We played cards sometimes, my mother and I, during my childhood asthma attacks in the middle of the night. I would creep past the bathroom door and to my parents' bedroom door. Mom, I would whisper. Mom.
That's all I needed to say. She came to the living room, where I waited for her, and stayed up the rest of the night to watch me breathe.
Watching me breathe meant making decisions about whether to call the doctor in the middle of the night or take me into his office in the morning.
Sometimes I put my hands on my head, fingers clasped together because latching them and pressing down on my head created more energy to suck in the next breath. As I grew older, I avoided placing my hands on my head, afraid to tip my mother off about how bad the attack was.
For a long and harrowing attack, she woke my father to drive me out into the night air, which we thought helped with the breathing. We meandered through the neighborhoods bordering the hospitals, looping repeatedly down certain streets, our leisurely pace a sham, because really, he remained close to those hospital entrances in case my breathing worsened, propelling us both into the light and warmth of the busy Emergency Departments.
Sometimes watching me meant making honey, lemon and whiskey toddies, or, if we had no whiskey, just honey and lemon, so the hot liquid could break up the phlegm in my chest. But often, as I sipped on my honey and lemon, my mother rubbed my back and shoulders, which were always hunched down with the effort of breathing. Or pounded between my shoulder blades, another strategy to break up the phlegm.
If the breathing became easier, either on its own or because I'd had some of the medicine stockpiled in our cupboard, and the rattling and wheezing diminished, my mother would pull out the cards. She still needed to watch my progress; neither one of us could rest yet. We would play two-handed Euchre. Or double solitaire.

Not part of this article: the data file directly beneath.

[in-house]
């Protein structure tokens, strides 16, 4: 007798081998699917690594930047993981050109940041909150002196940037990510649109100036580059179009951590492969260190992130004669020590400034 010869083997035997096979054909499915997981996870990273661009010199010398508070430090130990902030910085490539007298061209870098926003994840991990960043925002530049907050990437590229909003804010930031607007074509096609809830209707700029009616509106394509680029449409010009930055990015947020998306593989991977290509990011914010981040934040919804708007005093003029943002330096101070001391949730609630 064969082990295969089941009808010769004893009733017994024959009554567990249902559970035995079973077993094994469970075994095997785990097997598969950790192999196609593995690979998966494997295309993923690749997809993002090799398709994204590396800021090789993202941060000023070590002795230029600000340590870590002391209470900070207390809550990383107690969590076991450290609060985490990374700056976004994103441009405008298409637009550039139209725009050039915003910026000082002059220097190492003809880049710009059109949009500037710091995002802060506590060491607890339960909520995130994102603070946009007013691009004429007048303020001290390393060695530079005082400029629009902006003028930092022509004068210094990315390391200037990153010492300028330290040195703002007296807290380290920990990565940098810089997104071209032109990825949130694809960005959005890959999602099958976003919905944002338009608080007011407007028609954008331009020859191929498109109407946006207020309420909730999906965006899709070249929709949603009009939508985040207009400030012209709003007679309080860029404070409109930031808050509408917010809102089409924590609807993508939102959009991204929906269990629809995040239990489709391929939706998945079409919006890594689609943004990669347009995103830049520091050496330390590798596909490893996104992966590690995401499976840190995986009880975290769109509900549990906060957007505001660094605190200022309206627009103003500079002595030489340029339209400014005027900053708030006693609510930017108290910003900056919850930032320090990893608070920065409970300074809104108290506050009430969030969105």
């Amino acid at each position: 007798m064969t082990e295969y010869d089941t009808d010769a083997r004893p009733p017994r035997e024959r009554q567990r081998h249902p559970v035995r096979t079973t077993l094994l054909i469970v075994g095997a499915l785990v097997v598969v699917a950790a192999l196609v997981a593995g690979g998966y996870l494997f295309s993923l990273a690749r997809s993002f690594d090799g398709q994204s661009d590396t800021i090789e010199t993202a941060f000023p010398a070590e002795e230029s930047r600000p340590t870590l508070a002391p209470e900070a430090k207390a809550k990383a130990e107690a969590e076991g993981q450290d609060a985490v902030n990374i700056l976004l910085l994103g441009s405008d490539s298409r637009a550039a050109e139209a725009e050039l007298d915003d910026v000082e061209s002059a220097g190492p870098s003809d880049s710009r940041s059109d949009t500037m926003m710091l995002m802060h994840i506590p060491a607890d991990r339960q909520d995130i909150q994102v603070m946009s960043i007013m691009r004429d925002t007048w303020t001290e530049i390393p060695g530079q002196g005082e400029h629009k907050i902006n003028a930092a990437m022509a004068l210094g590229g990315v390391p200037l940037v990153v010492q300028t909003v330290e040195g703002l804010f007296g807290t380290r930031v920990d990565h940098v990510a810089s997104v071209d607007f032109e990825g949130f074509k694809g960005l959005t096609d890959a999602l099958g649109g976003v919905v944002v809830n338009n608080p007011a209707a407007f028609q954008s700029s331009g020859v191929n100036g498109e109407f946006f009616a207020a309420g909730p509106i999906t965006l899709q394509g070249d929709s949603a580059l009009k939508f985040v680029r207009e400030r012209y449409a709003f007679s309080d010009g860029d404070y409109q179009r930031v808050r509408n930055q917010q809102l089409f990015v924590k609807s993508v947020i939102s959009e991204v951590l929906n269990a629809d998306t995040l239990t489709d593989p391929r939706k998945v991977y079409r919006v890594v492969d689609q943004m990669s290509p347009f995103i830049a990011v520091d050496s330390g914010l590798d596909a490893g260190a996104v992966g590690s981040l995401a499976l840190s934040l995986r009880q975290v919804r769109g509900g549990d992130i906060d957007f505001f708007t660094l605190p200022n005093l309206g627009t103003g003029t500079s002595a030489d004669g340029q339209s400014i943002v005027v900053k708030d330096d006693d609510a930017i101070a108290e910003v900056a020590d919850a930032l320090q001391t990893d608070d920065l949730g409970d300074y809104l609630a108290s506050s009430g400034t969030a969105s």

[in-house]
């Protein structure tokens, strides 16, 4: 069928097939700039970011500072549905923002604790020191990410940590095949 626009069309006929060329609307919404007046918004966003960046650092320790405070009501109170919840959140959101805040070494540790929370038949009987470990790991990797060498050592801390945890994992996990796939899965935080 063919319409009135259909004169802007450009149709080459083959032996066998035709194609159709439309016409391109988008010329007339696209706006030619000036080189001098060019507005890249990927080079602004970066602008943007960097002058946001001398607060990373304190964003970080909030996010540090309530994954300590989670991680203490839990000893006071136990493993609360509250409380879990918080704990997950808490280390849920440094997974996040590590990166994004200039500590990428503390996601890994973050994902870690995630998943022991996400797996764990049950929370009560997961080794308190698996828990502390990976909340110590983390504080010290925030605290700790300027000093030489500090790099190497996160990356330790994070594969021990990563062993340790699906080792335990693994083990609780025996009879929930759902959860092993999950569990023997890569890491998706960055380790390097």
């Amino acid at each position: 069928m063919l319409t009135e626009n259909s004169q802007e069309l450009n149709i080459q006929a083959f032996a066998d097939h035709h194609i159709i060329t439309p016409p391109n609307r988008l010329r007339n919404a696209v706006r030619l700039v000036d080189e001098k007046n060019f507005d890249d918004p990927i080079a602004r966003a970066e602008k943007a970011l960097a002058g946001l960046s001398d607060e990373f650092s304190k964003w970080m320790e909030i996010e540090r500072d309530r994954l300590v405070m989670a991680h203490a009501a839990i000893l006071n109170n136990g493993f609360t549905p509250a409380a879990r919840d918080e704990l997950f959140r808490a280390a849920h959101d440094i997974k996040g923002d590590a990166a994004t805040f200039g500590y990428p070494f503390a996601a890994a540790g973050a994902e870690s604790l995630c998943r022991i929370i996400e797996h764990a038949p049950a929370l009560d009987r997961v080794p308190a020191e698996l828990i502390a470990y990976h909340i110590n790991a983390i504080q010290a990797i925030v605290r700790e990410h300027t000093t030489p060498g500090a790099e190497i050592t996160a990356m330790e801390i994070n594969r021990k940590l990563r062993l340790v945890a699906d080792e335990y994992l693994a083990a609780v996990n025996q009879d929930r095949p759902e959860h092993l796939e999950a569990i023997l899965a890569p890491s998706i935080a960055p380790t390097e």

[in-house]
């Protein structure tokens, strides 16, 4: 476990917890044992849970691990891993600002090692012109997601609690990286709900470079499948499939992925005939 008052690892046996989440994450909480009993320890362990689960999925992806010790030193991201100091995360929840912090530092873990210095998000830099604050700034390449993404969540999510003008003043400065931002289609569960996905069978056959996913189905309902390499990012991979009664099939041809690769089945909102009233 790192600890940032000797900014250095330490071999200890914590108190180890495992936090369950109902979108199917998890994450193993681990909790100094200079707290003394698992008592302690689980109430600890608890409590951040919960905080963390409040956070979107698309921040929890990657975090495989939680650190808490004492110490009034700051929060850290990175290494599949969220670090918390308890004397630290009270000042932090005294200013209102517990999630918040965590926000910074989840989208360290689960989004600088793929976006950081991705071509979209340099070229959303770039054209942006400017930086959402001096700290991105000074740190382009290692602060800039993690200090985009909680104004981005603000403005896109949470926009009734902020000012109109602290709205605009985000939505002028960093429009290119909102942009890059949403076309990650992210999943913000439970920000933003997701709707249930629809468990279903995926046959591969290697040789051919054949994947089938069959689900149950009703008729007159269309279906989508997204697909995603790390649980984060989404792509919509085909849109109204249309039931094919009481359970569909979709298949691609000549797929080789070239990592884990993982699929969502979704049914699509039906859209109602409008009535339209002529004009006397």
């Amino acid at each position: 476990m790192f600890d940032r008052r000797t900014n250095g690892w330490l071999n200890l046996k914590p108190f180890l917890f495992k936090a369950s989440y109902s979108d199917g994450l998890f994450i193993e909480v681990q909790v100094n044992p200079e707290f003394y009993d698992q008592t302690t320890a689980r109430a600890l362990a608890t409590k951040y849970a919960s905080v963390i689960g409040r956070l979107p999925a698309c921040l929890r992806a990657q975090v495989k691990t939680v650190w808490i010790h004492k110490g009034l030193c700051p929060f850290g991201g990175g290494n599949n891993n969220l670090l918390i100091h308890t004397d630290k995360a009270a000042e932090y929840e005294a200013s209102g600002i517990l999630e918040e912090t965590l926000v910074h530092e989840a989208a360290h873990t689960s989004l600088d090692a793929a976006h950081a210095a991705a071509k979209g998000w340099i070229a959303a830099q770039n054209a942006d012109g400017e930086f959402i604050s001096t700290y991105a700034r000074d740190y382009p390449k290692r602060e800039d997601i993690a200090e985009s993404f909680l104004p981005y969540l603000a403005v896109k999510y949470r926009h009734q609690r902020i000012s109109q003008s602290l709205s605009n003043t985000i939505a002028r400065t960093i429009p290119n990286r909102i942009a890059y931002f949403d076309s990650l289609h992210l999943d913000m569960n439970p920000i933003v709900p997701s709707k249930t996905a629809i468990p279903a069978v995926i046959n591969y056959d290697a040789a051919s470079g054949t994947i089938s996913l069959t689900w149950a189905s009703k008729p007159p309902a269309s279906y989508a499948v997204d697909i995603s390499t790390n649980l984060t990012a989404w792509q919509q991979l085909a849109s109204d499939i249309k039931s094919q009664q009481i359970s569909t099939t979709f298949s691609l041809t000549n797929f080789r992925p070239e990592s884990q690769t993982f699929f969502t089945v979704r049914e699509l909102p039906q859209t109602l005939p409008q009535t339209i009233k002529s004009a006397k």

I don't know how my mother's level of anxiety fluctuated when she watched me breathe through the night, but she never smoked in the house during my asthma attacks. For intense attacks, after waking my father, she might take a break from watching me and go into the backyard with a cigarette to look at the sky. She never fretted in front of me. She remained calm and positive.
During my senior year of high school, after a stressful week of classes, a swine flu shot, and a complicated AP chemistry experiment, I suffered an asthma attack, the worst I'd had in years. My pediatrician instructed the hospital to admit me straight to a floor. Some bureaucratic glitch delayed the delivery of one of those injections I needed to open my airways and help me breathe. My mother, summoned from work, told me to keep going, just a bit longer. Later, I told her, "I think you kept me alive." She told me that she'd never been so worried. She'd thought for sure I was dying.
Years later, when she died, her own breathing remained silent until near the end. Small puffs of sound emerged from her lips, like the snore puffs she'd made on those nights I'd returned from college for a visit and lay awake with the hums and creaks of my childhood home. In the hospital, as she lay dying, her brain stem already dead, I couldn't encourage her as she exhaled her last puffs. I just listened.
"Living is about the breathing," I might have said to my mother on one of those nights I clambered through an attack. We both knew that. But sometimes it helped to hear things aloud.
This piece, originally in longer form, is part of an ongoing collaboration with Months to Years, a nonprofit quarterly publication that showcases nonfiction, poetry and art exploring mortality and terminal illness.
Dawn Newton, a writer in East Lansing, Michigan, was diagnosed with stage IV lung cancer in November 2012 and has lived with asthma all her life. Her memoir, Winded: A Memoir in Four Stages, will be published in October by Apprentice House Press at Loyola University Maryland. Her blog is at www.dawnmarienewton.com.
Photo by Alfonso Cerezo